IDF and Intel's CPU roadmap for the future
We always like speaking with Pat and attending his keynote's, often some of the most insightful outlooks on the industry come direct from this man.
This Spring IDF was no different, in his keynote speech Gelsinger, the man who is no longer CTO is now heading up Intel’s Digital Enterprise division, announced that data now compiles to their Moores Law theory in doubling every 12 to 18 months. However, to keep up with demand, it’s important to have scalable architecture ready to cope with the increase.
With Intel at the heart of a business, they want to go back to days of old where they provided lots of smaller solutions now they want to provide a complete solution rather than just the ‘oomph’ of a CPU buried inside a machine. This is a message that seems to be the theme for Intel at IDF this year.
Intel’s Dempsey platform (Who do they pay to pick these names?) which is due for a 2006 release, will contain Intel’s IO protocols and workloads. Intel have made smallt weakes to the CPUs and chipsets, in order to make sure the IO performance is ready for the disk subsystem which is in place. Dempsey runs a CPU which works on a 65nm process and a fully buffered dimm. This dimm gives the x86 architecture that of Sun for memory referencing.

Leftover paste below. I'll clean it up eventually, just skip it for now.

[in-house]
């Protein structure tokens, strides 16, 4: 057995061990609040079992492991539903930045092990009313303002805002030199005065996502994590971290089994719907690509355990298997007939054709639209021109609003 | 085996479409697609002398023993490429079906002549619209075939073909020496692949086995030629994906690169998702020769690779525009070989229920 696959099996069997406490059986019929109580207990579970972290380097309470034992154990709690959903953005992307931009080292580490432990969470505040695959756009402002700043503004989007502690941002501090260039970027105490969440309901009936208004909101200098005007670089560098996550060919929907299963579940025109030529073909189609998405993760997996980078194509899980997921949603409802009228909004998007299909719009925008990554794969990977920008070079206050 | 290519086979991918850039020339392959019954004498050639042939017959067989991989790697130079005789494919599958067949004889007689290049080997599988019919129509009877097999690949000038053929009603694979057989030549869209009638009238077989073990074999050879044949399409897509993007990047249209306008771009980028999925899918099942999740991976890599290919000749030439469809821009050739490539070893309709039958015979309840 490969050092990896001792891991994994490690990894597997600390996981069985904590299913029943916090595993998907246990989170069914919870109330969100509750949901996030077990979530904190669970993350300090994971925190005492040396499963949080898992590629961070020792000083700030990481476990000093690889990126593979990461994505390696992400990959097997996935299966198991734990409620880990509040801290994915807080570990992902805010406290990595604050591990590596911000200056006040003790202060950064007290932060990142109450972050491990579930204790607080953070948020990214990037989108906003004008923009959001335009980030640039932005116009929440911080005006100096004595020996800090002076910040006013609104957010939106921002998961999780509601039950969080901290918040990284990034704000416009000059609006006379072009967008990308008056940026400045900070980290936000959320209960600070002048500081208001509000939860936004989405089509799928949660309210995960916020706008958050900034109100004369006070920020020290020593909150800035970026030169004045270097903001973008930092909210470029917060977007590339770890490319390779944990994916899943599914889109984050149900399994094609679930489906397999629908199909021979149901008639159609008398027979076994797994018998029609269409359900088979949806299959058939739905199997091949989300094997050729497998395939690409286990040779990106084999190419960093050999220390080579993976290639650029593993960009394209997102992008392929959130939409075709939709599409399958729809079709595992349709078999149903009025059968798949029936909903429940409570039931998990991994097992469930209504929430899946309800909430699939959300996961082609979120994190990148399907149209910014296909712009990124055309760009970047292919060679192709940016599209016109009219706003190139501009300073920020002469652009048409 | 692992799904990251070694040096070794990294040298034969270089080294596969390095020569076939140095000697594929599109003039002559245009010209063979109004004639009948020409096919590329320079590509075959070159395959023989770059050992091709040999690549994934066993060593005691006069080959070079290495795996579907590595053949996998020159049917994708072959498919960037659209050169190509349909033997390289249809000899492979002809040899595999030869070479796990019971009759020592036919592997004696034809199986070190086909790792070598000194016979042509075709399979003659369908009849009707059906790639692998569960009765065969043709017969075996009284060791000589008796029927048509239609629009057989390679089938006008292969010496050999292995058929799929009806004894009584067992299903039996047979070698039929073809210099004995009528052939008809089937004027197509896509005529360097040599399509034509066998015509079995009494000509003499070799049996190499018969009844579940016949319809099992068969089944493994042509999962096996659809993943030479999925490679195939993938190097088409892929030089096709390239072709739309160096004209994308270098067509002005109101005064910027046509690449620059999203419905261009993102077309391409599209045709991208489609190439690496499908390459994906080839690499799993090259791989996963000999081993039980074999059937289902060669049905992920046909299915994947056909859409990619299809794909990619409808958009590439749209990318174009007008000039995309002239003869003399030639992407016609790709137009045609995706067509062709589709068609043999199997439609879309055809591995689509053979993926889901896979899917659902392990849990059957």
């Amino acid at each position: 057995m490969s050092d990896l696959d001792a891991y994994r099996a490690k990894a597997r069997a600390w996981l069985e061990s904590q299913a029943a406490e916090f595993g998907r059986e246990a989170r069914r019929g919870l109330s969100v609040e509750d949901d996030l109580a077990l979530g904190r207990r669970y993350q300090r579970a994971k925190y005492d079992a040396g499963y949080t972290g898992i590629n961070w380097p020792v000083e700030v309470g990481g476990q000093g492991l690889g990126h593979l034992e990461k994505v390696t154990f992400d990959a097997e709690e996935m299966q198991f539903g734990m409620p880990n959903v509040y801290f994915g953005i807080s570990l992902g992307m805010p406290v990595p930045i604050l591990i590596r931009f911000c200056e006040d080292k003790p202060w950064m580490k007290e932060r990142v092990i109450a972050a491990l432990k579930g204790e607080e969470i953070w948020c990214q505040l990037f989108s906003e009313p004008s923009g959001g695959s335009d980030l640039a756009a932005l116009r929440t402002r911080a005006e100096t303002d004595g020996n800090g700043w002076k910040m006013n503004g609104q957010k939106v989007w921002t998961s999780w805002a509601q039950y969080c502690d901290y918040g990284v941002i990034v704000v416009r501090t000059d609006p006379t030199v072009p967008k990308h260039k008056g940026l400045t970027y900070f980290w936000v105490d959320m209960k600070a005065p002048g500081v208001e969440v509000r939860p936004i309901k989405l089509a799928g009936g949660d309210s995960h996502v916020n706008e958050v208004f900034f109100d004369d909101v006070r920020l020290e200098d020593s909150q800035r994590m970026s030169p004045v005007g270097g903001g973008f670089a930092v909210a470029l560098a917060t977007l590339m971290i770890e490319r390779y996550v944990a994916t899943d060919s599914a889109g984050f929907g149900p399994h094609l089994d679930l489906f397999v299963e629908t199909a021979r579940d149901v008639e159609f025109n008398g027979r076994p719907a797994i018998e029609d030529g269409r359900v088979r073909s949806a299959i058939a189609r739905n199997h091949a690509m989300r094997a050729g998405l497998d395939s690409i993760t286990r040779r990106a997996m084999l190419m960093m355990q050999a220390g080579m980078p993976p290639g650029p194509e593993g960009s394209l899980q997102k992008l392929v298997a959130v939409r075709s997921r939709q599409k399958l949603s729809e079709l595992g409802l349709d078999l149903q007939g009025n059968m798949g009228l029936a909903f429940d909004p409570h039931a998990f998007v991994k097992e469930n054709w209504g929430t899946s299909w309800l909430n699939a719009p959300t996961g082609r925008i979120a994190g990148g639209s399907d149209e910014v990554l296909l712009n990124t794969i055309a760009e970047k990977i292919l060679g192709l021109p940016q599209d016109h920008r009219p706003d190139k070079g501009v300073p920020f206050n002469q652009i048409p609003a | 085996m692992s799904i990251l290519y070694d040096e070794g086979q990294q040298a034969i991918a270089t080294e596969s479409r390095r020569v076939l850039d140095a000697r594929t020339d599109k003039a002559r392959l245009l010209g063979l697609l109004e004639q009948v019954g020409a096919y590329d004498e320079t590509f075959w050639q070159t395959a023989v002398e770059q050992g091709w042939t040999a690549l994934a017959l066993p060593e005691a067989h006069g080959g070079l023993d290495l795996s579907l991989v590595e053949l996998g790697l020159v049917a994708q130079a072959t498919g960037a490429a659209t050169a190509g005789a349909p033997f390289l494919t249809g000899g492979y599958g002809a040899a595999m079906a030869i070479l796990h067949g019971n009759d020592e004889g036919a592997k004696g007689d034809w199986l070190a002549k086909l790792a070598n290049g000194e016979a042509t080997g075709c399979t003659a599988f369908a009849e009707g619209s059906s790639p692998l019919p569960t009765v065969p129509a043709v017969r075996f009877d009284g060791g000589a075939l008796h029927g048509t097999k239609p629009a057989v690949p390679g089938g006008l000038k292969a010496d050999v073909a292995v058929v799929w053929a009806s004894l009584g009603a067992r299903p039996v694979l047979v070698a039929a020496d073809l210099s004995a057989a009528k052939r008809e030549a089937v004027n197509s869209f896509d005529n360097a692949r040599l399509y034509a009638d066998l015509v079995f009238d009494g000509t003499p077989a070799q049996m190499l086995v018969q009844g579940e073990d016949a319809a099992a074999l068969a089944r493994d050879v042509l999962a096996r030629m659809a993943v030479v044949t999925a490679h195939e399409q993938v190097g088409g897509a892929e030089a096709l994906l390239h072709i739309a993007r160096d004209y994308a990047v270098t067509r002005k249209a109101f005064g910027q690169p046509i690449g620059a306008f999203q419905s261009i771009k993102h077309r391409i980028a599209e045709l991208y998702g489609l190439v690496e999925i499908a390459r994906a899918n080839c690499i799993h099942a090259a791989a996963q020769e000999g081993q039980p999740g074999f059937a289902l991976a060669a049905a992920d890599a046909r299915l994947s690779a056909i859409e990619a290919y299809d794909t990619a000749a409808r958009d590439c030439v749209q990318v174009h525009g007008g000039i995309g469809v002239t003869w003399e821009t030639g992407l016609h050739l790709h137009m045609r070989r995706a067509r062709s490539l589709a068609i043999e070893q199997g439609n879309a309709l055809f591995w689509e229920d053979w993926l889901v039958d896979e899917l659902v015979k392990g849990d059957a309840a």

One of Gelsinger's demos featured virtualisation technology, which has widespread support from all the big companies such as Xen, Microsoft, Novell and Red Hat (keeps the Linux crowd happy, for once).
He showed off the Itanium but with dual core suport in the form of montecito which was running VT, which we should see for Q3 and Q4 release, he stated that Intel will deliver VT from top to bottom.
Alongside all this Pat also disclosed some specs about Intel’s iAMT technology. Using some nifty software, 32 Itaniums were fed images from an array of cameras and matched up faces to a database. This was very impressive since there was thousands of records in the database and this was almost on the fly lookup. Maybe the Homeland security will replace their Logitech QuickCams with this? I suspect this is an ideal solution for them.
Something else that Intel were proudly showing off were the Presler and Dempsey chips. (I guess the license was just too much for a Presley chip? Would’ve been a massive seller in the Southern States, for sure). These cores are based on 65 nanometre die. This had support for i/O AT which we saw a live demo of with a virus being sent across the network. The system was inteligent and isolated the problem and downloaded the updates
Before we plunge on with more of the Intel family tree, let’s just take a very quick word from Pat Gelsinger about WHY Intel are firmly motoring off down the multi-core route… Well, simply put, Gelsinger reckons that multi-cores will show a ten fold performance increase in the next three years, which is pretty compelling stuff. We will apparently no longer need one fast core but many slightly slower ones - which can do more tasks at the same time. I will be writing about AMDs thoughts on this later today.